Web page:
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Property Buyers: Where is your deposit coming from?

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January 13, 2017 | By Richard Wisnia | ,

January 13, 2017 | By Richard Wisnia | ,

No-one can buy a house without having the money to pay for it – an obvious statement, I know. However, one of the most important jobs conveyancers have to carry out, is to make sure we know exactly where the deposit is coming from that you are using to buy your property.

We need to establish, if you like, an “audit trail”.

What is a deposit?

Your deposit is the difference between the purchase price and the amount of any mortgage you are taking out. So, if you are buying for £200,000.00, and taking out a mortgage for £150,000.00, your deposit is £50,000.00.

Why do we need to know where the money is coming from?

There are two reasons we need to ask you where your deposit is coming from.

Firstly, as responsible solicitors we carry out stringent anti-money laundering checks in all cases. That means we need to know you – who you are, why you have asked us to look after you, and how you are financing your purchase.

Secondly, if you are using a mortgage to help buy the property, it is likely that we will be looking after your mortgage lender as well. Your mortgage lender also needs us to check the source of your deposit.

It is likely that the information needed by your solicitor will also be needed by your mortgage lender during the applications process.

What do you need to do?

It is very important, before you instruct your legal adviser, that you have documented proof of your finances available. Without it, there may be delays caused not only in the conveyancing process but in the mortgage application process.

What you need to provide of course depends on the source. As a helpful guide, below are the most common sources of deposit and some hints and tips for having the right information available when you start the process.

Savings & Investments

When we think of “savings”, this suggests a regular pattern of deposits into a bank account. Where this is the case, you should have your last three months’ bank statements available to show this. If there have been unusually large deposits into the account, you should also have available the statements showing the source of these deposits.

Commonly seen forms of investments are share portfolios, pensions and premium bonds, though of course there could be others. Here we would suggest obtaining a statement of value from the institution where the investment is held, or a statement from a third party broker who may be managing your investment affairs.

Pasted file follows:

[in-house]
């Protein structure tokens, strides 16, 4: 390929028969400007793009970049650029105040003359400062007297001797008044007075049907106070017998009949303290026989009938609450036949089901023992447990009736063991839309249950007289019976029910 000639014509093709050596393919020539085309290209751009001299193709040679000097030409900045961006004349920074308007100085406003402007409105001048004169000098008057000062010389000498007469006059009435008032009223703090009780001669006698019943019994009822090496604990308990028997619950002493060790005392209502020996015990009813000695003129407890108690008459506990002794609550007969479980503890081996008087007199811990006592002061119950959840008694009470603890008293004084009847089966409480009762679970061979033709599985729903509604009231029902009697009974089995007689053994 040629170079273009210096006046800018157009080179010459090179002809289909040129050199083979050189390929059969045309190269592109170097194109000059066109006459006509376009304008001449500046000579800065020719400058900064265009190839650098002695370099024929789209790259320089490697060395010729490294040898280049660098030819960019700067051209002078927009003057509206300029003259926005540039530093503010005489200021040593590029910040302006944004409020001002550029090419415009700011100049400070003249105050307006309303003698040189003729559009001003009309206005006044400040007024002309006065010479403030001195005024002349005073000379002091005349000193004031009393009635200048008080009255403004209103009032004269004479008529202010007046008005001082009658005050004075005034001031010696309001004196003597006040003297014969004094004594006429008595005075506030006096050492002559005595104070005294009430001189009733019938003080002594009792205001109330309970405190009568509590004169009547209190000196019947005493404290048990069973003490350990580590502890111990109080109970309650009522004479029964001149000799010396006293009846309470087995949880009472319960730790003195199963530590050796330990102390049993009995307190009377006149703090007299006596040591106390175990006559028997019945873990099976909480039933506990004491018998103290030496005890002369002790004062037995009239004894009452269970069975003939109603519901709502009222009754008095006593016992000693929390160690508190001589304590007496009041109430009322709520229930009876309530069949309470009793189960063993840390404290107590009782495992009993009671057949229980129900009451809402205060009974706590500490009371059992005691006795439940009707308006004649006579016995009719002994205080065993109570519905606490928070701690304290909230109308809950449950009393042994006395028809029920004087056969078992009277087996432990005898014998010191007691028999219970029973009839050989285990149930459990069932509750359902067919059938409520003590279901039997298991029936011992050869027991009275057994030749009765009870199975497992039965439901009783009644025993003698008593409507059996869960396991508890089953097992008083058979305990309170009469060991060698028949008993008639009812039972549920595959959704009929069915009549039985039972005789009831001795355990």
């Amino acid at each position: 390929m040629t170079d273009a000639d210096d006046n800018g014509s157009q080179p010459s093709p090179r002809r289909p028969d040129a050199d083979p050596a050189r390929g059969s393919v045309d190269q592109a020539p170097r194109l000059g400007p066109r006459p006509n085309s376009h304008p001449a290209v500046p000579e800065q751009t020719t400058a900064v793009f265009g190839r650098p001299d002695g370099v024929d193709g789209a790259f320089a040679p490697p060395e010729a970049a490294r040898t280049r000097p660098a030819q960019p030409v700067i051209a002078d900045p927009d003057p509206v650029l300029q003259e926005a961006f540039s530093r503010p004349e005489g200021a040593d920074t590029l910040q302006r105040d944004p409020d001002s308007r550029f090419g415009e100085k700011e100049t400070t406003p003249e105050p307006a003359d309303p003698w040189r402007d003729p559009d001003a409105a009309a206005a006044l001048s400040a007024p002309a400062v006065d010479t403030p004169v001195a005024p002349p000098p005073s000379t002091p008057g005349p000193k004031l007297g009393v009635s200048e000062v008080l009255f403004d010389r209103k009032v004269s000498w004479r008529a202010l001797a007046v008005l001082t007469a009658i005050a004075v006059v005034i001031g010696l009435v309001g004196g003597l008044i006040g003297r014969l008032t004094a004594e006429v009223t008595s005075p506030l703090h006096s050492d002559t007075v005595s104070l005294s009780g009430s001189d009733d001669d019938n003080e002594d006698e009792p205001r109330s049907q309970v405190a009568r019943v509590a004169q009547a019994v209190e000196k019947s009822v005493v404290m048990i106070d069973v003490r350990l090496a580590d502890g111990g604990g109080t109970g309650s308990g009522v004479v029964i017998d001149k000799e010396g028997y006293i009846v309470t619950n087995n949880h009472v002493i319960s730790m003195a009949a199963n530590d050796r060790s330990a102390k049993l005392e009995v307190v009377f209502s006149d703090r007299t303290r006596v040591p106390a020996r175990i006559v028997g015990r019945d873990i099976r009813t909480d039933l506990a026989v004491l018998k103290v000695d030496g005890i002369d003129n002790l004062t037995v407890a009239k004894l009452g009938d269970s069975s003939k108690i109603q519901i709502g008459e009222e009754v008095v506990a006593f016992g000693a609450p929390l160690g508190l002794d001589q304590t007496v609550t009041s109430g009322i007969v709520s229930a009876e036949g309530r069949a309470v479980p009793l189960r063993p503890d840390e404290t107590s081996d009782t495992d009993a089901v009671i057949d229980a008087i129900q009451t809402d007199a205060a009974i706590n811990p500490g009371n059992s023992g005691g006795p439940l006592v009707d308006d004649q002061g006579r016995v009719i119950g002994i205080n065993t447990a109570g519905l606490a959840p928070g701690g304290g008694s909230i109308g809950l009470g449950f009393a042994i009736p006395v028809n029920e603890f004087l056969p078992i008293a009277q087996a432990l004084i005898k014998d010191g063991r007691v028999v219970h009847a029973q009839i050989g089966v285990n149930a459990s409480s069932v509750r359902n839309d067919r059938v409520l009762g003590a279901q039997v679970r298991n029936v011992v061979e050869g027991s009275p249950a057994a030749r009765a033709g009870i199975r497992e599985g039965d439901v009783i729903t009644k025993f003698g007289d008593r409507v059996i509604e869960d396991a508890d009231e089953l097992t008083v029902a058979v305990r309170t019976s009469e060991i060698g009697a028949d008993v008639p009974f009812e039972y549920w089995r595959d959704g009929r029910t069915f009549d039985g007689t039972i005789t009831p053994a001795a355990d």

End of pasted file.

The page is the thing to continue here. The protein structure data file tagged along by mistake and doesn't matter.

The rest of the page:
Equity from a sale

It may be that your deposit is coming from the sale of a property. If this has already been completed, you should provide a copy of the completion statement given to you by the solicitors, together with a bank statement showing the proceeds of the sale being transferred into your account. If the sale is ongoing, make sure that your solicitor (if they are not also dealing with the sale) has the contact details for the solicitor dealing with your sale.

Third party gift

Phrases such as “bank of mum and dad” are being heard more and more as parents, grandparents, relatives and sometimes friends provide financial assistance to buyers in increasing numbers. The most important word is “gift”. You should be aware that a “gift” means exactly that; the money is being given to you, unconditionally and without any requirement for repayment. You should make sure that anyone proposing to contribute is aware of this. It is quite common (and reasonable) to think of a gift as your money, after all it has been given to you, however from a mortgage lender’s point of view this is classed as money from a third party.

Third party loan

This is particularly relevant where you are buying with the assistance of mortgage finance. Whilst you should always seek specialist financial advice in these matters, generally mortgage lenders do not like there to be other parties lending money to you. The main reason is that this can have an impact on the affordability calculations the lender carries out when assessing your suitability for the mortgage.

Examples of third party loans could be:

  • A loan from a parent or relative 
  • Paying some or all of your deposit on a credit card 
  • Raising finance (by, for example, remortgage) on other assets such as second properties

If you are borrowing some or all of your deposit from a third party make sure you have the details of the third-party lender and the details of the loan, for example, the amount, term, interest charged and of course any repayments to be made.

For new properties, the government’s Help to Buy scheme is a third party secured loan but is acceptable to a number of main mortgage lenders. Again, you should make sure you take specialist advice in this regard.

Our Conveyancing team is accredited by the Law Society’s Conveyancing Quality Scheme so you can be assured that you will receive a high standard of service and client care. Contact us today for a no obligation quote, call 0800 138 0458.

Disclaimer: The contents of this article are for the purposes of general awareness only. They do not purport to constitute legal or professional advice, and the law may have changed since this article was published. Readers should not act on the basis of the information included and should take appropriate professional advice on their own particular circumstances.

Richard Wisnia

Richard is a Solicitor within our Conveyancing department and is based at our Leeds office. He specialises in conveyancing for New Build properties and has built strong relationships with a number of large national chains of home builders. Richard's profile